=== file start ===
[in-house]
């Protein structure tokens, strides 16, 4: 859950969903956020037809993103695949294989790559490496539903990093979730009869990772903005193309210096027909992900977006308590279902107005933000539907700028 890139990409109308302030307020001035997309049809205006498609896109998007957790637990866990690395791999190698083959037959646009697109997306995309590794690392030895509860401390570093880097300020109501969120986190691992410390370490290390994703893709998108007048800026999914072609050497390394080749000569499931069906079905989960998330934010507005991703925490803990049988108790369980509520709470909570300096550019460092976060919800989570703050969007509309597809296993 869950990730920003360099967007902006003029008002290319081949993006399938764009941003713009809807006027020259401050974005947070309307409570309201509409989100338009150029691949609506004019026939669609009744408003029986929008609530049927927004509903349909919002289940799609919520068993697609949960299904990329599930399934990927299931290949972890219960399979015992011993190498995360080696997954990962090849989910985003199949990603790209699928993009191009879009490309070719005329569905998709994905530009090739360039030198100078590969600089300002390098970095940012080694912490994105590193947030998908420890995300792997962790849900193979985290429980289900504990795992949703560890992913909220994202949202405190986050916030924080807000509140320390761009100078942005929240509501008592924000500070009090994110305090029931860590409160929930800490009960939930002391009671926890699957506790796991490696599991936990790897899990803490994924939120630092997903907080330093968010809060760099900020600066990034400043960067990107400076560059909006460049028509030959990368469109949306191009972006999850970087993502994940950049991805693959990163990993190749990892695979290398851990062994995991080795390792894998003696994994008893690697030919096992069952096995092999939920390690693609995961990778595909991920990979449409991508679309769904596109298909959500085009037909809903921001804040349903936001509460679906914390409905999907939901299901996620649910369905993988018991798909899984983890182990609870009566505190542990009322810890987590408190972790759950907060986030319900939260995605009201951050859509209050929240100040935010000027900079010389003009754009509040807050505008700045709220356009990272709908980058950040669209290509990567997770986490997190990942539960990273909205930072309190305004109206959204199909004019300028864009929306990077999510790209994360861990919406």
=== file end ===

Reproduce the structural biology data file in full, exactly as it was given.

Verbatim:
[in-house]
């Protein structure tokens, strides 16, 4: 859950969903956020037809993103695949294989790559490496539903990093979730009869990772903005193309210096027909992900977006308590279902107005933000539907700028 890139990409109308302030307020001035997309049809205006498609896109998007957790637990866990690395791999190698083959037959646009697109997306995309590794690392030895509860401390570093880097300020109501969120986190691992410390370490290390994703893709998108007048800026999914072609050497390394080749000569499931069906079905989960998330934010507005991703925490803990049988108790369980509520709470909570300096550019460092976060919800989570703050969007509309597809296993 869950990730920003360099967007902006003029008002290319081949993006399938764009941003713009809807006027020259401050974005947070309307409570309201509409989100338009150029691949609506004019026939669609009744408003029986929008609530049927927004509903349909919002289940799609919520068993697609949960299904990329599930399934990927299931290949972890219960399979015992011993190498995360080696997954990962090849989910985003199949990603790209699928993009191009879009490309070719005329569905998709994905530009090739360039030198100078590969600089300002390098970095940012080694912490994105590193947030998908420890995300792997962790849900193979985290429980289900504990795992949703560890992913909220994202949202405190986050916030924080807000509140320390761009100078942005929240509501008592924000500070009090994110305090029931860590409160929930800490009960939930002391009671926890699957506790796991490696599991936990790897899990803490994924939120630092997903907080330093968010809060760099900020600066990034400043960067990107400076560059909006460049028509030959990368469109949306191009972006999850970087993502994940950049991805693959990163990993190749990892695979290398851990062994995991080795390792894998003696994994008893690697030919096992069952096995092999939920390690693609995961990778595909991920990979449409991508679309769904596109298909959500085009037909809903921001804040349903936001509460679906914390409905999907939901299901996620649910369905993988018991798909899984983890182990609870009566505190542990009322810890987590408190972790759950907060986030319900939260995605009201951050859509209050929240100040935010000027900079010389003009754009509040807050505008700045709220356009990272709908980058950040669209290509990567997770986490997190990942539960990273909205930072309190305004109206959204199909004019300028864009929306990077999510790209994360861990919406």